October 07, 2006

The Structure of DNA

James D. Watson and Francis H. C. Crick, Molecular Structure of Nucleic Acids: A Structure for Deoxyribose Nucleic Acid, 1953

Rosalind E. Franklin and R. G. Gosling, Molecular Configuration in Sodium Thymonucleate, 1953

The discovery of the structure of DNA marks a branching point in the study of genetics. From then on, one branch studied DNA at the molecular level, unravelling the way it controls living cells, a matter of chemistry as much as anything, and a second branch continued to study the effects of genes and their spread through populations, relying heavily on statistics. Of course, the real picture isn't so simple. Both types of biologist existed before 1953, and individuals who work on both levels contiue to be common. Nonetheless, Watson, Crick, and Franklin managed, through their unveiling of one of evolution's most elegant creations, to trigger a flood of new research into molecular genetics.

As discussed last time, before 1953 scientists already knew quite a lot about the location of genetic information on the chromosomes in cell nuclei. In 1928 Fred Griffith showed that exposing a harmless type of bacteria to the heat-killed remains of a virulent variant could transform them into the virulent form, and concluded that some genetic information must be passed from the dead bacteria to the living. In 1944 Oswald Avery and his colleagues separated dead virulent bacteria into some component substances, including proteins, fats, carbohydrates, DNA, and RNA, then tested all these substances on living non-virulent bacteria. The results showed that DNA is the substance that transforms the benign bacteria, and therefore caries genetic information.

The chemical components of DNA, namely deoxyribose (a five carbon sugar), phospate groups, cytosine, thymine (both single ringed nitrogen compounds), adenine, and guanine (double ringed nitrogen compounds), had been known since the 1920s. Not known was the way these six components were connected together and arranged in three dimensions.

So, by 1950, determining the structure of DNA had become a competitive goal for many scientists. In the UK, Maurice Wilkins had been working on DNA for years, and was so involved that Watson said that in 1950 the study of DNA in England was "for all practical purposes the property of Maurice Wilkins." In the USA, Linus Pauling (The Chemical Bond) was also working to figure out the structure of DNA, and in early 1953 he actually proposed a model, which soon turned out to be incorrect (triple-stranded, phospate groups in the core).

Rosalind Franklin, working in the same laboratory as Maurice Wilkins, discovered that his sample of DNA contained two separate forms, which was making analysis of their structure difficult. She carefully created pure samples of both forms and was able to get clear look at them through X-ray diffraction.

Meanwhile, Watson and Crick, a pair of ambitious scientists at nearby Cambridge Laboratory, were undeterred by the stiff competition and were working hard to figure out the structure of DNA before the competition could. Crick had worked out the mathematics of X-ray diffraction pictures of helical molicules, so when Watson saw Franklin's results, they screamed "Helical molecule!" at him.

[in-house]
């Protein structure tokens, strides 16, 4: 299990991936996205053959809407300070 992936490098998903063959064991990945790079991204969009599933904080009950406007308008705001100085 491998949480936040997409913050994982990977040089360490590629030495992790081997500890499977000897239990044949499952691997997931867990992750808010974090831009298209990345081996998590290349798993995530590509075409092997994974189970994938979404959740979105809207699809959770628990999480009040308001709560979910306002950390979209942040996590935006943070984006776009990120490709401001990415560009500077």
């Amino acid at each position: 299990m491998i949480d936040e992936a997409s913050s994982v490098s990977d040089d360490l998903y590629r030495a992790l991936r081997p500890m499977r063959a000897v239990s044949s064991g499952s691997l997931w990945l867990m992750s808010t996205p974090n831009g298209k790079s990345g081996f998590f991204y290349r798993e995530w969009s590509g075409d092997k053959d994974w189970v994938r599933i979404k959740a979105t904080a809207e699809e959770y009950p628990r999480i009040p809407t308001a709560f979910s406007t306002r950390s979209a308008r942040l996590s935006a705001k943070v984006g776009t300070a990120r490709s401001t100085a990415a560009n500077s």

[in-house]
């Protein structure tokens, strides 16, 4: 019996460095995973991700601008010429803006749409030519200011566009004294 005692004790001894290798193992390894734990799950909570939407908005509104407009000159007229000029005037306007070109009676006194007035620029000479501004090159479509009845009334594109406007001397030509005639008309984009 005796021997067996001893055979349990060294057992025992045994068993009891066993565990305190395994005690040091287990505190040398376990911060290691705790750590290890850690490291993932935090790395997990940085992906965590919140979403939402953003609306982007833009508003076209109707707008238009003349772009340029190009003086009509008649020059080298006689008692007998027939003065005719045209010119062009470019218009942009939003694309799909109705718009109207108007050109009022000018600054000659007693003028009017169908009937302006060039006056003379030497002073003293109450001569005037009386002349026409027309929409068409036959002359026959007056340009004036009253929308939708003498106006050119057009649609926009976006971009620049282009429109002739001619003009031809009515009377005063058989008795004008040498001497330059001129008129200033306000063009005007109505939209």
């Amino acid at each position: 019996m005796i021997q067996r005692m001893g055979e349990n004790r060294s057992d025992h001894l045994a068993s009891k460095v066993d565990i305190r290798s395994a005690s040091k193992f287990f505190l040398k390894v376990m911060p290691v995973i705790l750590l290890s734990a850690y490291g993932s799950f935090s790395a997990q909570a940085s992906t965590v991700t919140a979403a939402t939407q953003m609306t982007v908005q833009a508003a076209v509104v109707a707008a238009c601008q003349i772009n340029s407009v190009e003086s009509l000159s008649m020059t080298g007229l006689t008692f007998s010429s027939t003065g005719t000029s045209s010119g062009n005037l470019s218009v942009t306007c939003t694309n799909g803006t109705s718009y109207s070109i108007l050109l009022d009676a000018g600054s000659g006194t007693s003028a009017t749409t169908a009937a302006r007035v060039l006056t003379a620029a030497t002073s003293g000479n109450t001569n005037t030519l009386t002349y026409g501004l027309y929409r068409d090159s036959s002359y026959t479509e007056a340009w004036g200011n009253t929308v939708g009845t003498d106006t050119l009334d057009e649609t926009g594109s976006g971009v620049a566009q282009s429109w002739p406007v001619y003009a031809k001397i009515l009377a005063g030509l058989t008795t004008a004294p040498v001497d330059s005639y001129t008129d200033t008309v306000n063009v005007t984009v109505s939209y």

Among other methods, Watson and Crick were cutting out cardboard and metal models of the six components of DNA and trying to fit them together in plausible ways. It was in the course of messing about with these models that they figured out the correct structure: two long strands of alternating deoxyribose and phosphate groups, with rungs connecting the strands formed by adenine-thymine (A-T) or guanine-cytosine (G-C) pairs, and the whole thing twisted into a helical structure. Much of this had already been worked out, but the key contribution was the unique paring of the nitrogen compounds, which guaranteed that all the rungs of the ladder would be the same length.

Only afterwards did they find a key bit of supporting evidence: in 1950, chemist Erwin Chargaff had found that the amounts of A and G in DNA were equal to the amounts of T and C respectively!

DNA, then, is actually two very long molecules that are held together by small amounts of charge on the atoms in the "rungs" (which are actually split down the middle). As a result, it is relatively easy to "unzip" the DNA into two parts. Also, DNA is composed of one of four repeated parts (a deoxyribose, a phospate group, and one of the four rung compounds). When a single strand of unzipped DNA is put into a solution containing these components, the free-floating components will quickly stick to the appropriate places on the DNA, and, with a little help from enzymes, can be attached to each other to form a complete copy of the opposite strand! This is the method by which genetic information is copied into every cell in our body.

Only five years later, Rosalind Franklin died, at the age of 37, of ovarian cancer. Four years after that, Watson, Crick, and Wilkins were awarded the Nobel Prize in Medicine. It is possible that had Franklin lived, she would have been awarded the Nobel instead of Wilkins (Nobels cannot be awarded posthumously).